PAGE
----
Cascading Style Sheets (CSS) is one of the primary languages used in modern AJAX web applications, along with HTML and JavaScript. Together, these three languages provide a “separation of concerns” that allows programmers, content authors, and UI designers to collaborate on web content while allowing each of these groups to focus on their primary strengths.

While HTML provides authors with the ability to write structured content and JavaScript allows programmers to respond to user input, CSS is perhaps the most visible aspect of a web application. Proper application of CSS can help transform a web page into an eye-popping user experience. An extreme example of this can be found at www.csszengarden.com. This site serves a single HTML page, and graphic designers use CSS to apply different styles to the original content to give it a completely different look. For example, compare the original HTML page with this styled page or another styled page. The differences are striking, and it goes a long way to show the power of CSS to provide a unique look to a web page.

In order to use CSS, the HTML of a page has to be predictable and well-documented. The analogy is a content author who provides a well-structured document to the UI designer. The UI designer can begin adding styles and transforming a bunch of text into a usable, beautiful application. With a BUI application, the content author is actually a mixture of BBjServices and a BBj program. BBjServices generates the HTML of a BUI application based on the operations a program executes on the SYSGUI device. The BUI CSS API provides server-based tools to allow a UI designer to apply a stylesheet to the web page of a BUI application, well-defined CSS selectors to apply styles to general and specific elements, and the ability to change between different states at runtime to allow dynamic effects in response to user actions or program changes.

The rest of this document will describe the BASIS tools used to bring this kind of styling to your BUI application.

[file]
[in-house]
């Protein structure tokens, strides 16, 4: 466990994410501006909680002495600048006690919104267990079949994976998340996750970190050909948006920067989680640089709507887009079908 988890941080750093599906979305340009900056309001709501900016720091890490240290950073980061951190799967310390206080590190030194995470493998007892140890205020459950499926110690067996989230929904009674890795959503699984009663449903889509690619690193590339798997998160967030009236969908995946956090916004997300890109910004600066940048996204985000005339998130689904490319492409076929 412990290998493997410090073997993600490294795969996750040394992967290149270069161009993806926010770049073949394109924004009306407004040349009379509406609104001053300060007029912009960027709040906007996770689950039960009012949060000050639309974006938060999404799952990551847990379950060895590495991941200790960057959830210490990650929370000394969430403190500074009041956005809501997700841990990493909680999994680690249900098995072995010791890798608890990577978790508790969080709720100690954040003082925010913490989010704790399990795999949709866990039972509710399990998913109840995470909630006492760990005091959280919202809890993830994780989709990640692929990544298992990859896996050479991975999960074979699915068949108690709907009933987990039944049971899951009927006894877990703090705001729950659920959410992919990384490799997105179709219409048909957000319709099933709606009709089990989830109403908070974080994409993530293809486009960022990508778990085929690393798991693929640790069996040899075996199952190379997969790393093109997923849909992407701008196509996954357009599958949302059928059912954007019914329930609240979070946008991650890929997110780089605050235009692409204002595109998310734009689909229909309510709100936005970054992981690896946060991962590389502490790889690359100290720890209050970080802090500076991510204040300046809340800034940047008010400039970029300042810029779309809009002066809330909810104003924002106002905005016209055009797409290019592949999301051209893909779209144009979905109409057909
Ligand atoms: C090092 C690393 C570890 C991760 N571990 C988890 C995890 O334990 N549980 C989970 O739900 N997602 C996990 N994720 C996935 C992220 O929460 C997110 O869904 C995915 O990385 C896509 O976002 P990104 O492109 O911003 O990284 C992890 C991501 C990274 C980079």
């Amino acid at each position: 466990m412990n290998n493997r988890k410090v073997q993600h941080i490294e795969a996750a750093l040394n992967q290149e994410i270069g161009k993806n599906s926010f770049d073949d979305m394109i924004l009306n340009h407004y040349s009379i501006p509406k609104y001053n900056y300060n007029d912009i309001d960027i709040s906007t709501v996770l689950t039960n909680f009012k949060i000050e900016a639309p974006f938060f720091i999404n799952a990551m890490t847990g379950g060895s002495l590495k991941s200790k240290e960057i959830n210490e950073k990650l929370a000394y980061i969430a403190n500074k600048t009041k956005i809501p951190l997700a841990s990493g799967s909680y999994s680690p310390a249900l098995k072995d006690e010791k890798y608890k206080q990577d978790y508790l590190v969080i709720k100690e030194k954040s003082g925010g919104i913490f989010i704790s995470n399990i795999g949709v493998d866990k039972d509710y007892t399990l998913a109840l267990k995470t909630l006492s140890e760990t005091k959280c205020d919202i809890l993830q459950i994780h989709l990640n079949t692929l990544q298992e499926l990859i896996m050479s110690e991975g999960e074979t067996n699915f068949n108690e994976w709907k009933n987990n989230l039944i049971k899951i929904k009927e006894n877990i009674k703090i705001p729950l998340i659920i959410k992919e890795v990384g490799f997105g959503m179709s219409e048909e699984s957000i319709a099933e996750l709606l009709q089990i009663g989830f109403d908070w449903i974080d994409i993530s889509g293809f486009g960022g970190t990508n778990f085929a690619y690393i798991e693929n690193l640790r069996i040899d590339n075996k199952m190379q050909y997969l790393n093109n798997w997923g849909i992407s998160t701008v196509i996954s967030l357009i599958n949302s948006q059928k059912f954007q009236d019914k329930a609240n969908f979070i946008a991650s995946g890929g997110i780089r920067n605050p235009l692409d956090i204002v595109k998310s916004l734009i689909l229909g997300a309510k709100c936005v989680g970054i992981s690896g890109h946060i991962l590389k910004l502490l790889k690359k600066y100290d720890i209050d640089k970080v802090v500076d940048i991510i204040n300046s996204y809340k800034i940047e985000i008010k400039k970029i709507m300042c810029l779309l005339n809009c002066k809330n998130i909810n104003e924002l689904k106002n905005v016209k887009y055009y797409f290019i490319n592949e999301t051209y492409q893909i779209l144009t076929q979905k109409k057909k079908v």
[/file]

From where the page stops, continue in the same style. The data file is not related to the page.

Click here to see dozens of BUI demos and their source code.


Before getting into the details about what CSS to write, we must begin by showing how to get our CSS styles to the client. There are several ways to accomplish this. Let’s begin with a small CSS page:


.BBjButton {
  background-color: red;
  background-image: none;
.fancy {
  background-color: lightGrey;
  -moz-border-radius: 15px;
  border-radius: 15px;

Enterprise Manager

The easiest way to add a CSS file to a BUI application is through the Enterprise Manager interface. First, add a resource on the BUI Configuration - Resources tab:

Then, use the CSS field on the Applications tab to choose the stylesheet:

Be sure to click the [Save] button at the top of the screen to apply your changes to the server.


The BBjAPI has access to the BBjAppServer object. This object allows making changes to a number of BUI settings, in addition to adding stylesheets. Here is an example of how to perform the same steps as above with the BBjAppServer API:

admin$ = "admin"
adminPwd$ = "admin123"

REM ' Get the BBjAdmin object and the BBjAppServer object
bbjAdmin! = bbjapi().getAdmin(admin$, adminPwd$)
bbjAppServer! = bbjAdmin!.getWebAppServer()

REM ' Get a BBjResourceURL for the style sheet
resourceUrl! = bbjAppServer!.addStyleSheet("/usr/local/bbj/css/example.css")

REM ' Get the currently published application. This can only be used for information
REM ' purposes, and must be copied to a new configuration before editing
app! = bbjAppServer!.getApplication("test")
appCfg! = app!.toAppConfig()
newApp! = appCfg!.buildApplication("test")